Another trick to keeping water cold is to partially fill your water bottles and then freeze them. Be sure not to put too much water in them as water expands as it freezes and can break your water bottle.
Some Tricks For Keeping Your Water Bottle Cold
Even if you are rolling out with just a regular water bottle, there are a few things you can do to keep it colder longer. The first is keep it out of the sun. Stash your spare water in your pack, out of the sun. You can also repurpose old socks to make a sleeve for your water bottle. A little insulation will go a long way towards keeping your water cool on a warm day.
Speaking of insulating our single walled water bottle, you can always go DIY on it and make your own water bottle insulation. There are loads of sites with instructions on how to do it along with tips and tricks for insulating your water bottle.
Pros and Cons of A Standard Water Bottle For Hiking
The big pro is that a standard water bottle is cheap or even free. For any frugal hiker or hiker on a budget, this is a big plus when compared to buying a couple of $30 insulated bottles.
Additionally, regular water bottles weigh little to next to nothing. My 1.5l Smart Water bottles weigh all of 1.8 ounces each.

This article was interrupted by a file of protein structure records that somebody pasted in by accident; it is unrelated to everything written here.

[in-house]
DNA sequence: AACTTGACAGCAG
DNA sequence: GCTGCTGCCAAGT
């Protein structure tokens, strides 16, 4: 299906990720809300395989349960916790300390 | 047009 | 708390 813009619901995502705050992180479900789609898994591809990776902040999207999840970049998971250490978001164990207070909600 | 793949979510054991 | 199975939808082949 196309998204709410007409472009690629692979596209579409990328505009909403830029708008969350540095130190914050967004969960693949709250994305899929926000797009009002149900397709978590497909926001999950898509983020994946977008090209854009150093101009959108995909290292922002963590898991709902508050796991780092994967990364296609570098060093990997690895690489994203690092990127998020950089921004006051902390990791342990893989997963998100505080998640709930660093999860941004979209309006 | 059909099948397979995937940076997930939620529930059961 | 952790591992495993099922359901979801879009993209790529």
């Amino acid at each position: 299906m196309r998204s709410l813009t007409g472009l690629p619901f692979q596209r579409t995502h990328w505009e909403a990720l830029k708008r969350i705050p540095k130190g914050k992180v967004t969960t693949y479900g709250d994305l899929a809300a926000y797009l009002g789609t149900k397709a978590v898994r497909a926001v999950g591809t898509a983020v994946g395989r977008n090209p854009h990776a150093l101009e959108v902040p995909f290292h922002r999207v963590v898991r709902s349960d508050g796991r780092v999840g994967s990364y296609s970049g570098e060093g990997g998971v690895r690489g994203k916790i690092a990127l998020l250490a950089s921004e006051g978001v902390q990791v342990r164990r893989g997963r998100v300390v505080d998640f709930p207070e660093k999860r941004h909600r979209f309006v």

The downside of course is that even with insulation, they won’t keep your water as cold as long as purposely built insulated container will. The other issue that I’ve run into with using frozen water bottles is that they don’t always thaw as fast as you want to drink. It is extremely frustrating to have a bottle that is 3/4 ice and to be waiting for more of it to melt so you can get another drink.
Final Thoughts On Keeping Your Water Cold When Hiking
There is a lot of joy in sitting down and having a cold drink during a long, hot hike. Regardless of whether you go with an insulated hydration bladder, an insulated water bottle, or just freeze a regular water bottle, cold water on a hot hike is magical.
Which works best for you will depend a lot on how warm it is when you go hiking and how long your hikes are. For example, if you are just going on short 1 to 3 mile hikes, you may not need insulated bottles. A couple of bottles of ice water will be more than sufficient. On the other hand, if you are planning on a long hike and want cold water on your way back to the trailhead, you will need to take some more extreme measures.
I suggest experimenting and seeing what combination works best for you.